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Wanted Dead or Alive: Two Attempts to Solve Schrödinger's Paradox
David Albert and Barry Loewer
PSA: Proceedings of the Biennial Meeting of the Philosophy of Science Association
Vol. 1990, Volume One: Contributed Papers (1990), pp. 277-285
Stable URL: http://www.jstor.org/stable/192710
Page Count: 9
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We discuss two recent attempts two solve Schrödinger's cat paradox. One is the modal interpretation developed by Kochen, Healey, Dieks, and van Fraassen. It allows for an observable which pertains to a system to possess a value even when the system is not in an eigenstate of that observable. The other is a recent theory of the collapse of the wave function due to Ghirardi, Rimini, and Weber. It posits a dynamics which has the effect of collapsing the state of macroscopic systems. We argue that the modal interpretation cannot account for non-accurate measurements and that both accounts have the consequence that in ordinary measurement situations (including the situation of Schrödinger's cat) the observables that ends up well defined are not quite the ones that we want to be well defined.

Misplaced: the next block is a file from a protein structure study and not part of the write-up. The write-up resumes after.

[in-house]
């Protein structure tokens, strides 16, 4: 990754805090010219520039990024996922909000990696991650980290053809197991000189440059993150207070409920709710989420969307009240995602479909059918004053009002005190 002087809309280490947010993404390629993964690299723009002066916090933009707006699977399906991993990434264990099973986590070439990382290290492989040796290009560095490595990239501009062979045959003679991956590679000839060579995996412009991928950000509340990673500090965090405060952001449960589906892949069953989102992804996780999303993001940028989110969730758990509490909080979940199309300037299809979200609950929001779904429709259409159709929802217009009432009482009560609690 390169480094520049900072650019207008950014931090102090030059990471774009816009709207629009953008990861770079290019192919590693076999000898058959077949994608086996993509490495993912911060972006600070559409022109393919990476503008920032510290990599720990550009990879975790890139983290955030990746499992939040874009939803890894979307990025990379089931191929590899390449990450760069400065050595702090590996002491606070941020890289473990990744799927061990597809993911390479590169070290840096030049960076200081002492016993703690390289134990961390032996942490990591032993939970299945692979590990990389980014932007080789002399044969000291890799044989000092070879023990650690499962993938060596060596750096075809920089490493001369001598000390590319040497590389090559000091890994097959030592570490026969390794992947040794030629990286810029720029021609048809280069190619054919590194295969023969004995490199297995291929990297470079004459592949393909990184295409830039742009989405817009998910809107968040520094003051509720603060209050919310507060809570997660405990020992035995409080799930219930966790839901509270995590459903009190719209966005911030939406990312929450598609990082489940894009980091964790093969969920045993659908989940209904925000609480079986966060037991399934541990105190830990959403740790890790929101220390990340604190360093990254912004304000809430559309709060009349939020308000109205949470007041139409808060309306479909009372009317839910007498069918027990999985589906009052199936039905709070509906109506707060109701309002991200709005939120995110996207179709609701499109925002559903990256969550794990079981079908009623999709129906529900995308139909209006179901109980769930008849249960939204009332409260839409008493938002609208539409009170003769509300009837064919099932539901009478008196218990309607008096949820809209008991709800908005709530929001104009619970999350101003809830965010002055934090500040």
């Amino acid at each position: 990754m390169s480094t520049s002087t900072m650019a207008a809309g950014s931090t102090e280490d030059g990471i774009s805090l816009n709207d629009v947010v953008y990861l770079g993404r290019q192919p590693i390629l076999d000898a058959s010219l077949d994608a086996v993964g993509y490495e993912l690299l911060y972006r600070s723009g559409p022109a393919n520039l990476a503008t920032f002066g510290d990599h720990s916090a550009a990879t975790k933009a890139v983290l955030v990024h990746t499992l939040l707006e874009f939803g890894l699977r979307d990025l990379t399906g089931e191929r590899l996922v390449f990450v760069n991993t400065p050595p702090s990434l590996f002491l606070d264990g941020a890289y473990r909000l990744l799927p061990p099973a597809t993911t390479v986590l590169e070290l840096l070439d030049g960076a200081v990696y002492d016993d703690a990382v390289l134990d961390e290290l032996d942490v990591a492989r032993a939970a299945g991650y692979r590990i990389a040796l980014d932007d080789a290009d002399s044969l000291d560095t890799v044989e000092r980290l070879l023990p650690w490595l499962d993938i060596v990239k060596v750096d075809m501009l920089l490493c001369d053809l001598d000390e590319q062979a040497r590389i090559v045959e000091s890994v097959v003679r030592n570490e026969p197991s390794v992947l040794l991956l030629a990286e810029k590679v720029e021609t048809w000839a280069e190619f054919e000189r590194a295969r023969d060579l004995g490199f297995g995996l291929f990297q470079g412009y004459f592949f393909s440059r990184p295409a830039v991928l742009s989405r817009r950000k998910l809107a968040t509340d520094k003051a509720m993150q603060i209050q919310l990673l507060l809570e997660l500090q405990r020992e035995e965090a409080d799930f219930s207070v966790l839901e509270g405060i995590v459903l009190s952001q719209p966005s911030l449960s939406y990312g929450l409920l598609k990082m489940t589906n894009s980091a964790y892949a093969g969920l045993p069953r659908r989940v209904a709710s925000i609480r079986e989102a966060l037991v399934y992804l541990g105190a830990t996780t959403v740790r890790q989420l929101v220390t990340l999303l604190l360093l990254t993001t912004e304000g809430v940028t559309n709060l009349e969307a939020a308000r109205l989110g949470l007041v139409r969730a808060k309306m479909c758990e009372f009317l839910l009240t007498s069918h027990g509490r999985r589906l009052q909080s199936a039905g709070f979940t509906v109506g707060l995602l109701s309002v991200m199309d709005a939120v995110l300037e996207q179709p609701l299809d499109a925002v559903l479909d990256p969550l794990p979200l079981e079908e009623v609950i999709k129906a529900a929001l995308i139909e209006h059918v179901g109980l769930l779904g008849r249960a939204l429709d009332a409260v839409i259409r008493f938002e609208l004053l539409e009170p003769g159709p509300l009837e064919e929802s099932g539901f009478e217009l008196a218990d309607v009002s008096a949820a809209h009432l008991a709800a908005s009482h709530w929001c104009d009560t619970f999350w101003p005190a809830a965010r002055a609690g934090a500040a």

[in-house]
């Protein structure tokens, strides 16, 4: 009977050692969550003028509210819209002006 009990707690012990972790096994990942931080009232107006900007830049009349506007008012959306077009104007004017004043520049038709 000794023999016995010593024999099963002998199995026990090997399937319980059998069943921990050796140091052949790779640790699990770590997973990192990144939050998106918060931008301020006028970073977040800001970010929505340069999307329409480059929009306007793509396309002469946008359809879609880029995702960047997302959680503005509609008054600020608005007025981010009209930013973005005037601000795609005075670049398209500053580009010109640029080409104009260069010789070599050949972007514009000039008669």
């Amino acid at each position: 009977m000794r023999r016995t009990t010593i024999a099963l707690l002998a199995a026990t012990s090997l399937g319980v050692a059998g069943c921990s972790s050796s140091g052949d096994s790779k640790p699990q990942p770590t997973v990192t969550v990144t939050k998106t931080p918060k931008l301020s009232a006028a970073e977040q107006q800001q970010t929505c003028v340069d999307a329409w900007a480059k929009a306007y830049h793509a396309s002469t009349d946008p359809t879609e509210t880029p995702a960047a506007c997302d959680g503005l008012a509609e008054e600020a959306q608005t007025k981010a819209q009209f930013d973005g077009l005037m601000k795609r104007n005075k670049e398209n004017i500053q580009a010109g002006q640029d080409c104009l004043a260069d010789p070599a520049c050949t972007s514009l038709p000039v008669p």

PSA: Proceedings of the Biennial Meeting of the Philosophy of Science Association © 1990 The University of Chicago Press